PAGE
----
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Pizza Haven Says Ads Unfairly Branded



An Advertising Standards Authority (ASA) decision to ban two Pizza Haven ads because they encourage violence is missing the point, according to Pizza Haven.

Last week, the ASA upheld complaints that two of the company's television commercials - one showing a woman being branded and the other being 'shocked' - contravened regulations that advertisements should not display unprovoked attacks on people. A third commercial, in which a Pizza Haven delivery boy 'tackles' the competition, was approved to continue.

But joint managing director of the family owned company, Bill Christou, says the ASA has totally missed the point of the commercials.

"We don't believe that the public have taken these ads seriously and we are stunned that the ASA has taken the extreme act of banning them," Mr Christou said.

He added that the award winning advertisements were designed to poke fun at themselves. "Since when have New Zealanders stopped ads which have a bit of attitude. Toyota's Bugger ad implied violence to cows, but that still ran."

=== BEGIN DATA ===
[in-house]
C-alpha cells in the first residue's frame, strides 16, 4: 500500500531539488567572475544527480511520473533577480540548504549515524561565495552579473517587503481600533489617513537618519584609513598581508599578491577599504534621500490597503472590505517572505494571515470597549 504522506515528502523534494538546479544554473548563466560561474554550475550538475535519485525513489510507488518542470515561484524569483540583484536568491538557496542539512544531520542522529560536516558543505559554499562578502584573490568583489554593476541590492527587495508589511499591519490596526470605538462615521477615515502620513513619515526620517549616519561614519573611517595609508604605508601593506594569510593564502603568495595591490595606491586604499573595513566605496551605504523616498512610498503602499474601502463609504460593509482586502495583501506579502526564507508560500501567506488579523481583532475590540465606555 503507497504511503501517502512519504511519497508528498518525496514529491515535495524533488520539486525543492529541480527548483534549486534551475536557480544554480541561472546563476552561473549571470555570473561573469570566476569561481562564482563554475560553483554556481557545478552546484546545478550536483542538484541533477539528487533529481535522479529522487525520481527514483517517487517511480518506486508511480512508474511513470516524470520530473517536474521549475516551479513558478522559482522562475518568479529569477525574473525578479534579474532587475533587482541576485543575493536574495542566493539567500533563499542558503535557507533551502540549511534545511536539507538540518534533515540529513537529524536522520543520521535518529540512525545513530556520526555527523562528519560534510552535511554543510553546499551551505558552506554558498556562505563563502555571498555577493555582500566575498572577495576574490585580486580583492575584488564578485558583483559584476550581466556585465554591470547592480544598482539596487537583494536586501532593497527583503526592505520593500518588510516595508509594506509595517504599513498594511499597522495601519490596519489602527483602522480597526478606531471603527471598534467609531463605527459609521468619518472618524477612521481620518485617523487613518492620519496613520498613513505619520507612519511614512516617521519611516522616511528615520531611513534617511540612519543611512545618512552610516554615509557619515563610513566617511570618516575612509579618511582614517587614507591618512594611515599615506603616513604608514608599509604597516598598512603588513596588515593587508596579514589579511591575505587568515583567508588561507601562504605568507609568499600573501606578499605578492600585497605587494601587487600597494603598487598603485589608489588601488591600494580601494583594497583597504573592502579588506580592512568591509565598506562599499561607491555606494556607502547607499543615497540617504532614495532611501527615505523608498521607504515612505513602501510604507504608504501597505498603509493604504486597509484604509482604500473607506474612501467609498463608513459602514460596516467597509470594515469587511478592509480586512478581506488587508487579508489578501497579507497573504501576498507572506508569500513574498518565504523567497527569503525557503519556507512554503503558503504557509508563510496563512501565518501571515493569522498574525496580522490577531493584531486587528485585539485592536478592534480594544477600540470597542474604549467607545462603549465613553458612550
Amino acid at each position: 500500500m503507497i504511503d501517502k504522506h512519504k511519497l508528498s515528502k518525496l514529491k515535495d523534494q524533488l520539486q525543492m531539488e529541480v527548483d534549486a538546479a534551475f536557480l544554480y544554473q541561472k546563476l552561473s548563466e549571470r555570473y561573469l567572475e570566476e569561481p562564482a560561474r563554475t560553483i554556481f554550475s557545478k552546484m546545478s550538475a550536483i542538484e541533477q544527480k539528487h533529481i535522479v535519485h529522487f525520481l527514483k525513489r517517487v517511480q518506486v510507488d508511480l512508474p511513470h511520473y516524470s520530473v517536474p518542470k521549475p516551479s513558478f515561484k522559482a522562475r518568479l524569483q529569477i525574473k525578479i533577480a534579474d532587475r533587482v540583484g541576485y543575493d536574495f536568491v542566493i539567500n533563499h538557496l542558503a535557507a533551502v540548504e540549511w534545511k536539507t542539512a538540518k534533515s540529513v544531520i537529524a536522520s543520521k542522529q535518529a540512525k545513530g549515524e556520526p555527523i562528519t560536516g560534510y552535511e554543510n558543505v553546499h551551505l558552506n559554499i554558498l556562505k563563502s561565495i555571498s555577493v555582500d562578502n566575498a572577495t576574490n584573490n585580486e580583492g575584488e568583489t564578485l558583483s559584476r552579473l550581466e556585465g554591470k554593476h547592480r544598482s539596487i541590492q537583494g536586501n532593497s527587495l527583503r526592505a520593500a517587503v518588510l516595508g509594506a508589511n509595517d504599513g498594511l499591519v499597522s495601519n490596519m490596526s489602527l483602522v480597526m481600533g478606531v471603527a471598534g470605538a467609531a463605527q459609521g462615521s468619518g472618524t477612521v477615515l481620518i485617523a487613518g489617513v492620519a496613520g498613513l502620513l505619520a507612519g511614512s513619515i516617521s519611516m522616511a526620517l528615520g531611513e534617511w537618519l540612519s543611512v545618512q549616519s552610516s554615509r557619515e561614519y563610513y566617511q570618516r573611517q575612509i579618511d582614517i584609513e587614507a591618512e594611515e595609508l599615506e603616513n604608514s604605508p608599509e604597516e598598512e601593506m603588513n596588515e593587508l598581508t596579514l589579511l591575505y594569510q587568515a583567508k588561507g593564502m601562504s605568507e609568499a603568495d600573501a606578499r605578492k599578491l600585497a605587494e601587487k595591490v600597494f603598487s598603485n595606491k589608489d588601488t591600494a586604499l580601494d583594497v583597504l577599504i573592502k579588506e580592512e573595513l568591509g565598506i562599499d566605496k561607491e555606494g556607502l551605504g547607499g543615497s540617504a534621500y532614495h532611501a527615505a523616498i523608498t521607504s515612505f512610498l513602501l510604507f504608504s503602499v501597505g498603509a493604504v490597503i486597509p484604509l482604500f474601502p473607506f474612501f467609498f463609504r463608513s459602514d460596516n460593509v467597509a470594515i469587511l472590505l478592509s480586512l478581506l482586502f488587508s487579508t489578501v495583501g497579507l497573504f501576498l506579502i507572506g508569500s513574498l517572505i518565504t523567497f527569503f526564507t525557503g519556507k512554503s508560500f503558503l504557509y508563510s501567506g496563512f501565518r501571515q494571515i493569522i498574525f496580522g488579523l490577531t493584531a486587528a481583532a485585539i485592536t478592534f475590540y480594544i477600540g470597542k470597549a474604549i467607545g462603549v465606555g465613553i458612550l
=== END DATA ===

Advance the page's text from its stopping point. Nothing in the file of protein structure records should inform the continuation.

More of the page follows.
"We're not encouraging people to go out branding or shocking others. Far from it. Our ads are very much tongue-in-cheek," Mr Christou said. "We aim to inject a little fun into the pizza business rather than simply replaying ads that come out of the US, like some of our competitors."

And, he added, the company will continue to make edgy, original advertisements. "Anecdotal evidence shows that most people love these ads and respond to the humour in them."

Primarily aimed at people aged 18 to 25, the commercials were cleared for broadcast in New Zealand and Australia by the Television Commercials Approval Bureau at the beginning of the year. Complaints to the Australian Advertising Standards Board that the commercials were 'offensive' were not upheld and they continue to run across the Tasman.

However, complaints from television viewers here have now resulted in the advertisements, which began running in March, being pulled last week.

Pizza Haven intends to appeal the ruling.

"Our research showed that no reasonable viewer would be likely to believe that the advertisements depict anything other than paid actors taking part in safely controlled fictitious and absurd scenarios, or that Pizza Haven wishes to encourage people to adopt the behaviour shown," Mr Christou said.

"There is far more offensive violence on television than a few tongue-in-cheek ads," he added. "We're very disappointed with the ruling. Most viewer across Australia and New Zealand have seen the humorous side of the antics and we'd like to say to the authority - 'Don't take these ads too seriously. They're meant to be a bit of fun'."


For further information, please contact: Simon Burley Marketing Manager Pizza Haven Tel: 00618 84433000 Mob: 0061 418 858 414

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